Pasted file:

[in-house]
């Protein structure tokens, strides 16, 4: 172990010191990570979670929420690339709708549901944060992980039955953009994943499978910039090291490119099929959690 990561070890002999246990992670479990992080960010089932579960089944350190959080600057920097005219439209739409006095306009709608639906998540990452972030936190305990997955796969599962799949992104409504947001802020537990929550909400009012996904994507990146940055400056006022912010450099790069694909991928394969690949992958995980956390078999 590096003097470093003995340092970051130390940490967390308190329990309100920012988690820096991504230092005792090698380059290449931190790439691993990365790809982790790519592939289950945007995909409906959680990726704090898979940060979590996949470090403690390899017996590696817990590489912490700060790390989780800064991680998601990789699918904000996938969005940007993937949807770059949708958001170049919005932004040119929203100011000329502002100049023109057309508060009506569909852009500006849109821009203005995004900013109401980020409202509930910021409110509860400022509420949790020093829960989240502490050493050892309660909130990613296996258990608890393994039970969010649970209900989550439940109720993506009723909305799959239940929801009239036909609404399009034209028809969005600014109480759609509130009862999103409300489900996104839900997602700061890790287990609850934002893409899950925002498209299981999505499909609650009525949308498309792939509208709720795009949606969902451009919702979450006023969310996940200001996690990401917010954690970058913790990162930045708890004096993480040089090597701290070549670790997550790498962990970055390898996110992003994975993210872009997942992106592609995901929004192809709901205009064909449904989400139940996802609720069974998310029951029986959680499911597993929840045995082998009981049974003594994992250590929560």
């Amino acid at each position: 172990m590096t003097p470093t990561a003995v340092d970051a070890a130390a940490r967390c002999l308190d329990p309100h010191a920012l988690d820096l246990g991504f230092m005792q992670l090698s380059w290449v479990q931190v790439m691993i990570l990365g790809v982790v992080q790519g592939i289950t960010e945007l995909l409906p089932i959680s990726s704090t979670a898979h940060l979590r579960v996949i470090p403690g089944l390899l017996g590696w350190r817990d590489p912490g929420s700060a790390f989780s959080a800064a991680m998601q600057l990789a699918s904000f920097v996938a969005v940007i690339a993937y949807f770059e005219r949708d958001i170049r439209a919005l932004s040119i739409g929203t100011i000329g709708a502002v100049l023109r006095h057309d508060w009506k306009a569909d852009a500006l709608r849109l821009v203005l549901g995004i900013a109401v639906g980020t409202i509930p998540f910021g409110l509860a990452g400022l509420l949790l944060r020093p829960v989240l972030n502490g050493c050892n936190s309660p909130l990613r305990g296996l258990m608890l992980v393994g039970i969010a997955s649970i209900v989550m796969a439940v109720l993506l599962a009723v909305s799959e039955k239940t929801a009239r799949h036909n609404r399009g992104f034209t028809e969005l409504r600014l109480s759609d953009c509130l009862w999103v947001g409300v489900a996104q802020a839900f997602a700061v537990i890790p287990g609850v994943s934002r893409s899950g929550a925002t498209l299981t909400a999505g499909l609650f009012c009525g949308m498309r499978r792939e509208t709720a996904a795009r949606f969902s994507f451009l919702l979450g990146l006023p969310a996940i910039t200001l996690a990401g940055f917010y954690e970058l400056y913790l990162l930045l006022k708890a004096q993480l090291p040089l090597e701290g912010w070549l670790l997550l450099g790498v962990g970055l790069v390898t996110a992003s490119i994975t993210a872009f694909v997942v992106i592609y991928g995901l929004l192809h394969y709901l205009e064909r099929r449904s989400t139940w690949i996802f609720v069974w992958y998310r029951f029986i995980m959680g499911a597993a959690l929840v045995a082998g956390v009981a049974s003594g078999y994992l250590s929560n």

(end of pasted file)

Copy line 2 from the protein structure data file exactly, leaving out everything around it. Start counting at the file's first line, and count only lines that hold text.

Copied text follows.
């Protein structure tokens, strides 16, 4: 172990010191990570979670929420690339709708549901944060992980039955953009994943499978910039090291490119099929959690 990561070890002999246990992670479990992080960010089932579960089944350190959080600057920097005219439209739409006095306009709608639906998540990452972030936190305990997955796969599962799949992104409504947001802020537990929550909400009012996904994507990146940055400056006022912010450099790069694909991928394969690949992958995980956390078999 590096003097470093003995340092970051130390940490967390308190329990309100920012988690820096991504230092005792090698380059290449931190790439691993990365790809982790790519592939289950945007995909409906959680990726704090898979940060979590996949470090403690390899017996590696817990590489912490700060790390989780800064991680998601990789699918904000996938969005940007993937949807770059949708958001170049919005932004040119929203100011000329502002100049023109057309508060009506569909852009500006849109821009203005995004900013109401980020409202509930910021409110509860400022509420949790020093829960989240502490050493050892309660909130990613296996258990608890393994039970969010649970209900989550439940109720993506009723909305799959239940929801009239036909609404399009034209028809969005600014109480759609509130009862999103409300489900996104839900997602700061890790287990609850934002893409899950925002498209299981999505499909609650009525949308498309792939509208709720795009949606969902451009919702979450006023969310996940200001996690990401917010954690970058913790990162930045708890004096993480040089090597701290070549670790997550790498962990970055390898996110992003994975993210872009997942992106592609995901929004192809709901205009064909449904989400139940996802609720069974998310029951029986959680499911597993929840045995082998009981049974003594994992250590929560």